Q & A

Throughout the past years, Cornelia has been asked countless questions by her readers. We have compiled a collection for you, that will keep growing.

How does one go about establishing a solid voice?

Find it. Listen to your heart, the world, everything! Be patient. Feed your writing with your time and life and all the passion you have.

Do you struggle with writer's block?

I don't think there is such thing! I came to believe that every story is a labyrinth (the better we get, the more elaborate it is) and the story will hide its heart in it as she likes to send us on a journey to find it. She teases us with wrong paths and wrong characters, she doesn’t reveal her secrets easily!

So when writers meet the so-called writer’s block—that means, in my opinion only, that the story tricked them and that they have to go back and find out where. Or cut a path through the hedge.

Whatever they do — those days are often the most insightful ones, as we do in the end understand the story better.

Do you own a typewriter?

No, I was never a friend of typing machines. I dreaded them. My first typing friend was a laptop called Mad Max!

Would you ever consider writing a book in which the main character has autism? I think it would be really cool to read about the different (and often magical) ways we autistics see the world. Did you know that I can talk with the seasons? You may have noticed that we've gotten quite a bit of snow all over the US - I'm afraid that was my fault. Ol' Jack Frost and I got into an argument.

I love that idea. I have known children who are called autistic and I know some adults who could claim that label — I myself find it hard to put any label on human beings (I think we all have at least one autistic self in us) and I am sure you'll detect characters in my books who could be called autistic in parts, but .... that all said .... I will look at your way to see the world more closely and I hope one day you'll meet someone in my books who shares your view on the world.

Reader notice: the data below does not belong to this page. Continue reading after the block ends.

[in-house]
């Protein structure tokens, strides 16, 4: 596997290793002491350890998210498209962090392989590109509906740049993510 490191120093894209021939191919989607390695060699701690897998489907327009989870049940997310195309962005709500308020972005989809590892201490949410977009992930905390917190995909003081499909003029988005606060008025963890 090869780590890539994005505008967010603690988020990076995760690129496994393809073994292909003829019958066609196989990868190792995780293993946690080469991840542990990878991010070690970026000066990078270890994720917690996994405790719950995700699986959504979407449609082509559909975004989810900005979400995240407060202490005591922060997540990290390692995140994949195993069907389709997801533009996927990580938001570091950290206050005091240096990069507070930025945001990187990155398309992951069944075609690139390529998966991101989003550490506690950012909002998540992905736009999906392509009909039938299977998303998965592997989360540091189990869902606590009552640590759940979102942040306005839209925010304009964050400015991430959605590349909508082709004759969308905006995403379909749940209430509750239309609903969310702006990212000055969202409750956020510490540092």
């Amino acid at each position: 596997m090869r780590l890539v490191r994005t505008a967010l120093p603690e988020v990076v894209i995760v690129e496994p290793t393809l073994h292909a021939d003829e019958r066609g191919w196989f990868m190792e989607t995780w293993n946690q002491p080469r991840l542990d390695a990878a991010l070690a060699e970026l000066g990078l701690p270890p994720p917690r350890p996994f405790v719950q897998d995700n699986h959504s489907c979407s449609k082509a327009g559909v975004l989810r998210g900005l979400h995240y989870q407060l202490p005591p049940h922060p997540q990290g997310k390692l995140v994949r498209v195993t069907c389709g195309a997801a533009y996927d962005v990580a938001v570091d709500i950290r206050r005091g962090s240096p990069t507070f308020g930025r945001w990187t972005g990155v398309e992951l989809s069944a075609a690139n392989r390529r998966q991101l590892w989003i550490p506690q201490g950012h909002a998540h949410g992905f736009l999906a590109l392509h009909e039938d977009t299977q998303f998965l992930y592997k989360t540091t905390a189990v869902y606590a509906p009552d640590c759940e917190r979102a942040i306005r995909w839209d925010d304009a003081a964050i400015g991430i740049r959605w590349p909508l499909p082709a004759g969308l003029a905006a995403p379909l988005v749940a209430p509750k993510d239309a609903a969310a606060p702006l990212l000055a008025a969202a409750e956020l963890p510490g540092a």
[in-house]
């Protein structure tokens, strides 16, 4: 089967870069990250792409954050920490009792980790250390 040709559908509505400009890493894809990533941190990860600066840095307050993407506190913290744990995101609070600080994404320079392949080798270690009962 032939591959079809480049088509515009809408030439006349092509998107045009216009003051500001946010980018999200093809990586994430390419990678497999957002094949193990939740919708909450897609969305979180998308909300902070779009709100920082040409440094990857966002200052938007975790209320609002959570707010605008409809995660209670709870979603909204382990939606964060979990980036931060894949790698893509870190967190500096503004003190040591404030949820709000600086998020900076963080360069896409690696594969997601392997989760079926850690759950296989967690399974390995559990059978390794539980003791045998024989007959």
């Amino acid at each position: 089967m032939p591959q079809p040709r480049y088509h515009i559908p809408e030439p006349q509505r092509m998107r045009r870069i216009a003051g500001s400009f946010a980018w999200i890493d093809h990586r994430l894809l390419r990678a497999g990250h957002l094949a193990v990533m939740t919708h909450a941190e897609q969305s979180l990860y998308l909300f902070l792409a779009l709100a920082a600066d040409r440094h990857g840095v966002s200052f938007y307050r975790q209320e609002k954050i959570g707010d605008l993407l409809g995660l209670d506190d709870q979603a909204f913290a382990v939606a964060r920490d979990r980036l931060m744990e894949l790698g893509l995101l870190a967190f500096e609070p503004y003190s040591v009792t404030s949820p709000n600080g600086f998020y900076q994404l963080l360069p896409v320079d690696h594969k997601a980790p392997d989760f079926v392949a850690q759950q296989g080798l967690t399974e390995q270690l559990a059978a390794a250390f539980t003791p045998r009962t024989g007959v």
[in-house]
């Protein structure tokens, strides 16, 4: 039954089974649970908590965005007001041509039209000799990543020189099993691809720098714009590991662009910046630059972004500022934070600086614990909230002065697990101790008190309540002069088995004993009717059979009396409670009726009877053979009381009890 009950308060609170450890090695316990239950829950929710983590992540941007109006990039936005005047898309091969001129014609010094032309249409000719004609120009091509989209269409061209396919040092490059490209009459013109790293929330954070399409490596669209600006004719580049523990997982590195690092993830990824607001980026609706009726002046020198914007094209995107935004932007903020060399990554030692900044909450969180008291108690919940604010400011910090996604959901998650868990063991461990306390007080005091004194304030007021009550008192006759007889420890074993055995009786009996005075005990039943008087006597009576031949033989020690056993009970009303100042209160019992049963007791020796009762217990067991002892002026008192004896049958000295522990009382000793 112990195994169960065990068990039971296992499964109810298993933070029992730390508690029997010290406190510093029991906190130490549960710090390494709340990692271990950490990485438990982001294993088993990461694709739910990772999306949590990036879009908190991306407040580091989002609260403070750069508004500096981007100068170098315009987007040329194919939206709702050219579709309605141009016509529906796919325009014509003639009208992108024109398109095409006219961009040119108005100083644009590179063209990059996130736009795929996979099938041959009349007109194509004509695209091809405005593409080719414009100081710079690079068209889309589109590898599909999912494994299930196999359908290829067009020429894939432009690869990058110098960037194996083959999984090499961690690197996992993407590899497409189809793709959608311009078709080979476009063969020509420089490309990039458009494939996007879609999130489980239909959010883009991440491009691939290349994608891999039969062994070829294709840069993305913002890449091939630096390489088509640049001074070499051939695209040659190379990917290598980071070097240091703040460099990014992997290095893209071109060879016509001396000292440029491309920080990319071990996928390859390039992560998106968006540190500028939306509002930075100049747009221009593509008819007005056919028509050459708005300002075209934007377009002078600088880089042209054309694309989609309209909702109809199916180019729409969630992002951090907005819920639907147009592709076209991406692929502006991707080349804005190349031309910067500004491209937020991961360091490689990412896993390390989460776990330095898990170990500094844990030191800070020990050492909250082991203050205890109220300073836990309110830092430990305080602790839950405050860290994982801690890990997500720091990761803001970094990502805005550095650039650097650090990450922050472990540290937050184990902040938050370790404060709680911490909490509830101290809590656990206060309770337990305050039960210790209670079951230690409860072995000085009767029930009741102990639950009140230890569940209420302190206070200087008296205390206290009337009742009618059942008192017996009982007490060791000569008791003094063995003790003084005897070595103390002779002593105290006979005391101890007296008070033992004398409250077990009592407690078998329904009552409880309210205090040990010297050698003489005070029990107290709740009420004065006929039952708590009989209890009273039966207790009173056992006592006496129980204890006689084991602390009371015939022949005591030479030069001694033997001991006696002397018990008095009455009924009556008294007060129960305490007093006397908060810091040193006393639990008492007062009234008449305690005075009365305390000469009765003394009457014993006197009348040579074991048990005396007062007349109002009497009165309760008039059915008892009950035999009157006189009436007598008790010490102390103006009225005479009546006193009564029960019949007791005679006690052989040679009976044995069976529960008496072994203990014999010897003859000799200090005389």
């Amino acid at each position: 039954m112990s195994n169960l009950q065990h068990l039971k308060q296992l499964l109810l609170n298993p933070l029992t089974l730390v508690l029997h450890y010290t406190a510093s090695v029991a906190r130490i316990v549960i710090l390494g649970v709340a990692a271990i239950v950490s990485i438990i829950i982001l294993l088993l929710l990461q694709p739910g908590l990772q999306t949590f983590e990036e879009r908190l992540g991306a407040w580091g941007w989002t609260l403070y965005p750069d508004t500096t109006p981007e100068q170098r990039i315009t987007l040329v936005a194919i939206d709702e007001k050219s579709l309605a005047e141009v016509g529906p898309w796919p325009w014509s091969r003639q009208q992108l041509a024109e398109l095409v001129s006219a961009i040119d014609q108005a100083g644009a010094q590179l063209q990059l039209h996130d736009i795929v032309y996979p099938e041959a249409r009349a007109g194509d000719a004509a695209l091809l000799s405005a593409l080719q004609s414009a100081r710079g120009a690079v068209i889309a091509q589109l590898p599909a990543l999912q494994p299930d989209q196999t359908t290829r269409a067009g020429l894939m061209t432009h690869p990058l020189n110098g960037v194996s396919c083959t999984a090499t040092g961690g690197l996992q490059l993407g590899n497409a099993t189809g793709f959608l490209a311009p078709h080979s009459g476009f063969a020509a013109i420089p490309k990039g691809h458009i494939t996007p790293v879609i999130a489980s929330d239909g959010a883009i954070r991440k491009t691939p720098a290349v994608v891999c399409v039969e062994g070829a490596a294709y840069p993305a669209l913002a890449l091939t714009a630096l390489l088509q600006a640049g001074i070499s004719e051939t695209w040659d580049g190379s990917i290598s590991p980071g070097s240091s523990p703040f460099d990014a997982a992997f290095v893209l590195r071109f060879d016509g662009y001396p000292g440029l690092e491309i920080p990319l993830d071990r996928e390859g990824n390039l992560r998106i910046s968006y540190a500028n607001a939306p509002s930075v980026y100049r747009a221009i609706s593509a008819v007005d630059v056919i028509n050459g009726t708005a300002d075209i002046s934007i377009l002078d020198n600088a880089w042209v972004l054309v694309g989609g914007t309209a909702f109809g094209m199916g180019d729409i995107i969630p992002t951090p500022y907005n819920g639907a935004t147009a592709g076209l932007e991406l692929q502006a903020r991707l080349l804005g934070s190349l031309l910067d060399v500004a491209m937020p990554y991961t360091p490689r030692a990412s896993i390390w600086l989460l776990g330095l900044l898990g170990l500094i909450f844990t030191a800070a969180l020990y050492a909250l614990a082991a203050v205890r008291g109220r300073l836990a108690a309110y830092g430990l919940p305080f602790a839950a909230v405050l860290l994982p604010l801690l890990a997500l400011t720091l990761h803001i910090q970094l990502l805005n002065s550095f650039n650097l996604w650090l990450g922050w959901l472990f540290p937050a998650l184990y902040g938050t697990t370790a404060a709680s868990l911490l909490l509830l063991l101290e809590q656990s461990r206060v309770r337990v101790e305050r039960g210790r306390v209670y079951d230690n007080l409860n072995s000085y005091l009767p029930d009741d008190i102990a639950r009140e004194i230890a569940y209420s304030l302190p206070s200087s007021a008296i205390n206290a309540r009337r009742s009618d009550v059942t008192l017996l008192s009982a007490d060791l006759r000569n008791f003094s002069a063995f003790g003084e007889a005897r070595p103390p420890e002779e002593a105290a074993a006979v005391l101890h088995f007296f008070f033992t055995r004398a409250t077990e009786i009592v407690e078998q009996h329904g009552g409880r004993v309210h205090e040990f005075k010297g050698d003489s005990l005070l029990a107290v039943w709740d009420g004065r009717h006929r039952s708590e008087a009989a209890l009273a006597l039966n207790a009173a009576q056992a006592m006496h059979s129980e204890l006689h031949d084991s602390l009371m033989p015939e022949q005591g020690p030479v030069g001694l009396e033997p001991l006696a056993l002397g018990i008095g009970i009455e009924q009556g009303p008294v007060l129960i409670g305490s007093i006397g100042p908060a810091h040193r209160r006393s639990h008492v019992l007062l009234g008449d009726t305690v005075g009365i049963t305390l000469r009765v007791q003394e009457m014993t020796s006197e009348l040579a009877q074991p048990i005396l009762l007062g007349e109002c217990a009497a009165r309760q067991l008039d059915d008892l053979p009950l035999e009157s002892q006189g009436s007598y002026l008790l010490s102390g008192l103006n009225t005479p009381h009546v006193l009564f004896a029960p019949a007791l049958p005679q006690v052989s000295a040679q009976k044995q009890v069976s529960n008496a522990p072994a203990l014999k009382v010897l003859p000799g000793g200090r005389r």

What’s the most major thing to remember for writing children's/middle grade/YA books as opposed to books for adults?

Don't think about that difference. Write the story that comes to you and write it the way it wants to be told. If you find a way to make it resonate with all ages you have fulfilled your task as a storyteller in the best possible way, but of course not every story allows that. nevertheless — never clip you imagination's wings by foreseeing what your readers want to hear. They will always surprise you (apart from the fact that children and teens are always underestimated).

If I had a time machine, where would you travel to?

I'd go to Elizabethan England and see Shakespeare himself performing on stage, meet Heinrich Heine, Mozart and Henry Purcell, watch Rodin at work, visit the Acropolis, when it was still highly coloured, travel to a time in the future when it is possible to visit other planets.

What's your favourite plant?

Oh there are many! There is a German flower called Akelei, I don't know the English name, then there is a Chinese bush the humming birds in my garden in Malibu loved to feed on, the lilies in the ponds, the old roses, full of scents and blossom leaves, but also humble plants like Thyme, Camomile, Mint ... I am quite sure I was a witch in a former life, so I cannot live without plants and, of course, I talk to them.

Do you have other jobs besides being an author?

Being an author means having many jobs: writing, answering emails, having meetings, recording audiobooks, travelling...

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